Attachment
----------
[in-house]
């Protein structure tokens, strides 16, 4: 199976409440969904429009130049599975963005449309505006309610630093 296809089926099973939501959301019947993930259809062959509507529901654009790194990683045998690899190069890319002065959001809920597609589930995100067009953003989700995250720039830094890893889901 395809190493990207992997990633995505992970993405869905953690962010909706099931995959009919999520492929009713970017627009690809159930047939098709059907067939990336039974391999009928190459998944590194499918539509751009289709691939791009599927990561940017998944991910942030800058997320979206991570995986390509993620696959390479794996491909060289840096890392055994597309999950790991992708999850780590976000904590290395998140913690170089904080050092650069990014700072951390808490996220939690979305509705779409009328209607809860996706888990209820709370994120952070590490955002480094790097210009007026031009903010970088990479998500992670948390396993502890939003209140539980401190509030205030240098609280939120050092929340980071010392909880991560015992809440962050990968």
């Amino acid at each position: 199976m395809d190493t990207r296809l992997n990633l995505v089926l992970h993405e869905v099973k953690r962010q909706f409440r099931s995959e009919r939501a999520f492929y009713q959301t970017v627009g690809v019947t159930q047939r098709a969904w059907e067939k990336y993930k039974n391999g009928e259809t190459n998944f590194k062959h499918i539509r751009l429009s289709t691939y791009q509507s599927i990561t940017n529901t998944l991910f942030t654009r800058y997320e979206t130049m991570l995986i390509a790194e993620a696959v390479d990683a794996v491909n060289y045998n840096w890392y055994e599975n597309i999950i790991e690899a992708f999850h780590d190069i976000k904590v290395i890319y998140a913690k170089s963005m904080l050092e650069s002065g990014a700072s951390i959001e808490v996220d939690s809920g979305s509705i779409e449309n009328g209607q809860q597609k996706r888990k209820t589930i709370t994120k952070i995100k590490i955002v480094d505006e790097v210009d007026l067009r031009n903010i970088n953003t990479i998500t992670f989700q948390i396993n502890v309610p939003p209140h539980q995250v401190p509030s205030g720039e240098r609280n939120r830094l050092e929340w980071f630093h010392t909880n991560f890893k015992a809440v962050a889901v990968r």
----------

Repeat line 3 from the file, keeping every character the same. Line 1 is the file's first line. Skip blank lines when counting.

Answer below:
């Amino acid at each position: 199976m395809d190493t990207r296809l992997n990633l995505v089926l992970h993405e869905v099973k953690r962010q909706f409440r099931s995959e009919r939501a999520f492929y009713q959301t970017v627009g690809v019947t159930q047939r098709a969904w059907e067939k990336y993930k039974n391999g009928e259809t190459n998944f590194k062959h499918i539509r751009l429009s289709t691939y791009q509507s599927i990561t940017n529901t998944l991910f942030t654009r800058y997320e979206t130049m991570l995986i390509a790194e993620a696959v390479d990683a794996v491909n060289y045998n840096w890392y055994e599975n597309i999950i790991e690899a992708f999850h780590d190069i976000k904590v290395i890319y998140a913690k170089s963005m904080l050092e650069s002065g990014a700072s951390i959001e808490v996220d939690s809920g979305s509705i779409e449309n009328g209607q809860q597609k996706r888990k209820t589930i709370t994120k952070i995100k590490i955002v480094d505006e790097v210009d007026l067009r031009n903010i970088n953003t990479i998500t992670f989700q948390i396993n502890v309610p939003p209140h539980q995250v401190p509030s205030g720039e240098r609280n939120r830094l050092e929340w980071f630093h010392t909880n991560f890893k015992a809440v962050a889901v990968r």